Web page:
Digital Library Programs in the Developing World.


(google image)
I found it very inspiring that within 30 seconds of googling libraries in the developing world I was about to find some amazing resources. As soon as I read the description about this week’s blog post I thought of one country that is very special to me: Ecuador. When I was in my early twenties I backpacked through this beautiful country and met some wonderful people. I searched Library programs Ecuador and found some pretty great information. I went down the wonderful wormhole that is internet research and found an organization called Libraries Without Borders (LWB). I had no idea that an organization such as this existed and it just so happens that LWB was participating in starting a digital library system in Educator as well as many countries around the world.

The idea of digital libraries is quite neat. This will allow content to be shared in many different places. Wherever there is an internet connection people can gain access to vast amounts of information and resources available through digital libraries. My school has a wifi connection that teachers can connect their personal devices to, we haven’t quite made the wifi accessible to our students yet- but that doesn’t mean that the more tech savvy students haven’t figured out the password and gained access! Many of my students have the plethora of Apple products, all of which are capable of having internet access. Giving kids access to the wifi would come with a variety of issues but as discussed in previous posts we teach our students the importance of appropriate internet and device usage. The idea of wifi hotspots is tied very much with a piece of tech created by Libraries Without Borders.

LWB is introducing a product called Koombook. This device creates a wifi hotspot and allows users to use their digital devices to access information, it allows up to 30 users to log on at any time. This incredible piece of technology allows even the most remote places in Ecuador to access thousands of educational resources by connecting to its Wifi hotspot. How incredible that people in the furthest reaches of our planet could conceivably gain access to the most current information and educational resources (the Koombook is loaded with the Khan Academy and is updated regularly!!!!). This is very exciting. I am interested to see how much it costs to manufacture a device like this, would it be feasible to provide every community in need with one of these amazing devices?  The cool thing about this piece of technology is that the information is all pre-loaded so the content can be tailored exactly to the audience using the koombook. A possible problem with the preloading is that biased information may be added to the device, the democratic access to info may be biased. These devices are being used in remote schools, community centres, giving children and adults access and allowing them to be connected. Check out the links below for a more thorough explanation of the Koombook.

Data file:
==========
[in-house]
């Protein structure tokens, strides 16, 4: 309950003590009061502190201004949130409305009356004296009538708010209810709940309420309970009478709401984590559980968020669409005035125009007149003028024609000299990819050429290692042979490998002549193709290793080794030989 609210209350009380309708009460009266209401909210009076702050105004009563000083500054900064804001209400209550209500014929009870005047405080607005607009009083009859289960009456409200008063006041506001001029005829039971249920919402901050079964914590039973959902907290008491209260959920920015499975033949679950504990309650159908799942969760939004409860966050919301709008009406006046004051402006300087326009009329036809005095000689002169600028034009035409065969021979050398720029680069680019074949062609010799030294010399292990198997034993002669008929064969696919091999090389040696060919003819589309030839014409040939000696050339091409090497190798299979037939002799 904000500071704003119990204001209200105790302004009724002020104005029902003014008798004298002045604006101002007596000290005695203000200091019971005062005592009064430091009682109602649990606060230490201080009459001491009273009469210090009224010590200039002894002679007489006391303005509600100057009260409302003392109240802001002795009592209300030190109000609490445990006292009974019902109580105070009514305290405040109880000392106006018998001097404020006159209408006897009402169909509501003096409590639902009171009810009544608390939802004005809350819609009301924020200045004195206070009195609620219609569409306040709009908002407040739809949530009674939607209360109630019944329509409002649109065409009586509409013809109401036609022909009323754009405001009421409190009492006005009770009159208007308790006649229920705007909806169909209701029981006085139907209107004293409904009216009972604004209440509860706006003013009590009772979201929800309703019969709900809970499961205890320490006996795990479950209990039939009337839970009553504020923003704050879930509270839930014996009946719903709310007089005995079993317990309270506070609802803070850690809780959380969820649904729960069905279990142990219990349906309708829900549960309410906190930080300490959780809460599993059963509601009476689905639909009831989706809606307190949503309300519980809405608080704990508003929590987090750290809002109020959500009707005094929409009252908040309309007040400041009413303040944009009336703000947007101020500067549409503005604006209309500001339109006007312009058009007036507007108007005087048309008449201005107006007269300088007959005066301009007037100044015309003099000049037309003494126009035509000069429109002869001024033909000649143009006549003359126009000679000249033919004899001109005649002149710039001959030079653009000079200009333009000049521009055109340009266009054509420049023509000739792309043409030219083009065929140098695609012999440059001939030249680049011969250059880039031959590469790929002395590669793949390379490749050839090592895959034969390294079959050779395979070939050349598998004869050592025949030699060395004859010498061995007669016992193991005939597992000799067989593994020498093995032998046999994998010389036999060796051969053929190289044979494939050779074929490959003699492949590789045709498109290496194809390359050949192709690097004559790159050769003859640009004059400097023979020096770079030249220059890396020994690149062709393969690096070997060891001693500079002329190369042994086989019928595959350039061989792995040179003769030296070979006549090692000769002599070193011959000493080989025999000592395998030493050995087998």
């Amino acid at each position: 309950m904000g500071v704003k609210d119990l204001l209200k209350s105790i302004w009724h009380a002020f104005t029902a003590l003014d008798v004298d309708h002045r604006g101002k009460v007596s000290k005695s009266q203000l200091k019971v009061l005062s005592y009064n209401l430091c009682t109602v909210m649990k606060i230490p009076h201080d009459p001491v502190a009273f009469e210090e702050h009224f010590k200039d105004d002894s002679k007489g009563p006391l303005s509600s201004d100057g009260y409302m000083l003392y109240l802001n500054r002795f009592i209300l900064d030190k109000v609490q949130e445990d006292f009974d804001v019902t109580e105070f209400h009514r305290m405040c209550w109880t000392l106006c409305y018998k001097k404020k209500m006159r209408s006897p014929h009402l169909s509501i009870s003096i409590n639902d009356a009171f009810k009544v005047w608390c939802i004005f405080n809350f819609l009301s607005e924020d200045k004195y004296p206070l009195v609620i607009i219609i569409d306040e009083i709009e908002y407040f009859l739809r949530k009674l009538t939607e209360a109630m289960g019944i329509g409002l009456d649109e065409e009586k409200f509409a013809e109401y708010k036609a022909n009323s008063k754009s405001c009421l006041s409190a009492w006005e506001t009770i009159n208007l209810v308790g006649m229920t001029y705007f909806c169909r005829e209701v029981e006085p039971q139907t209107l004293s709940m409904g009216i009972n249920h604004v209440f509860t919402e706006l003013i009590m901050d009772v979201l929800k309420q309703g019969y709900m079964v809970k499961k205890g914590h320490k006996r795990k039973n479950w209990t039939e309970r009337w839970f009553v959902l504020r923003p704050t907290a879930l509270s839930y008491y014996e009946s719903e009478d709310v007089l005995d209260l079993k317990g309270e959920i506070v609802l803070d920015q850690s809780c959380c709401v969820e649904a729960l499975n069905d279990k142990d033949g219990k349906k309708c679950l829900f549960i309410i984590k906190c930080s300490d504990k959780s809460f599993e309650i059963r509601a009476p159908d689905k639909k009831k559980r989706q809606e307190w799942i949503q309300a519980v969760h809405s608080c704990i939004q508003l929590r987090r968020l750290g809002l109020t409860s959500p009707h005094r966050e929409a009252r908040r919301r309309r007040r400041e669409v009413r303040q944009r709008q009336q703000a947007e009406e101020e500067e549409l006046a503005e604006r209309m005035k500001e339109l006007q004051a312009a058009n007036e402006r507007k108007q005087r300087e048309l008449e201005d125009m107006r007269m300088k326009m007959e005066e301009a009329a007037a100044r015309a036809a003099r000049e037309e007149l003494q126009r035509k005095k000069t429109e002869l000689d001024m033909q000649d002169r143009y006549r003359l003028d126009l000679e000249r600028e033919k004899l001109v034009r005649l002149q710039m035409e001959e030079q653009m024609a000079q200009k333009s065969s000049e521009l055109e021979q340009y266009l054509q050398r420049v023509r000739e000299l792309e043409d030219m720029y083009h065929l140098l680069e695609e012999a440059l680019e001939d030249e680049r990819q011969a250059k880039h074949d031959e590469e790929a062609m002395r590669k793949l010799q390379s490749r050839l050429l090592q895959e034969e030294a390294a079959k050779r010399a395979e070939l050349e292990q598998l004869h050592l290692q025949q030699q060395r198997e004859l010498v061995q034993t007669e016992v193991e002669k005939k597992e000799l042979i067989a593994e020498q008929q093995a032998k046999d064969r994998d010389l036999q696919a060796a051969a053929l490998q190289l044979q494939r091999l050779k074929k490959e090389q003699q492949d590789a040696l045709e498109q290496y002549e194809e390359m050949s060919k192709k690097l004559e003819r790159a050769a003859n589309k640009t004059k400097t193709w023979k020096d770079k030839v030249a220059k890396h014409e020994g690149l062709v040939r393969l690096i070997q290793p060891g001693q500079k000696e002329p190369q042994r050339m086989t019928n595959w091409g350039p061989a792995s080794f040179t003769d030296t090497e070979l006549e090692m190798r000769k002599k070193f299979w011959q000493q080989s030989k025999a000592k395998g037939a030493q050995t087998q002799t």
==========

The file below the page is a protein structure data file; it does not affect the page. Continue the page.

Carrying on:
Kukumbuka-To Remember

LWB Trains Librarians around the world


(LabFab image)

Works Cited:

“Librarians Without Borders®” Trains Librarians in Africa, Asia and Latin America.” Http
 Elsevier Foundation, 2016. Web. 25 Oct. 2016.
Chang, All-star. “How Libraries Serve 21st Century Needs?” News N.p., 20 Mar. 2016. Web. 26 Oct. 2016.

3 thoughts on “Digital Library Programs in the Developing World.

  1. Koombook sounds ridiculously great! What an amazing technology. With the global spread of cheaper personal devices that can access wifi and data, this will really change the way the world educates itself.


  2. A very interesting blog post with one good example of a service that can be provided through organizations such as LWB! You’ve done a good job sharing your excitement about this topic, and discussing some of the challenges that remote communities in developing countries face in supporting their educational goals. There are many other examples of organizations, NGOs, and resources like the Koombook being distributed around the world and all our hopes are that they are effective in providing democratic access to information like you discuss.


Leave a Reply

Fill in your details below or click an icon to log in: Logo

You are commenting using your account. Log Out /  Change )

Google+ photo

You are commenting using your Google+ account. Log Out /  Change )

Twitter picture

You are commenting using your Twitter account. Log Out /  Change )

Facebook photo

You are commenting using your Facebook account. Log Out /  Change )


Connecting to %s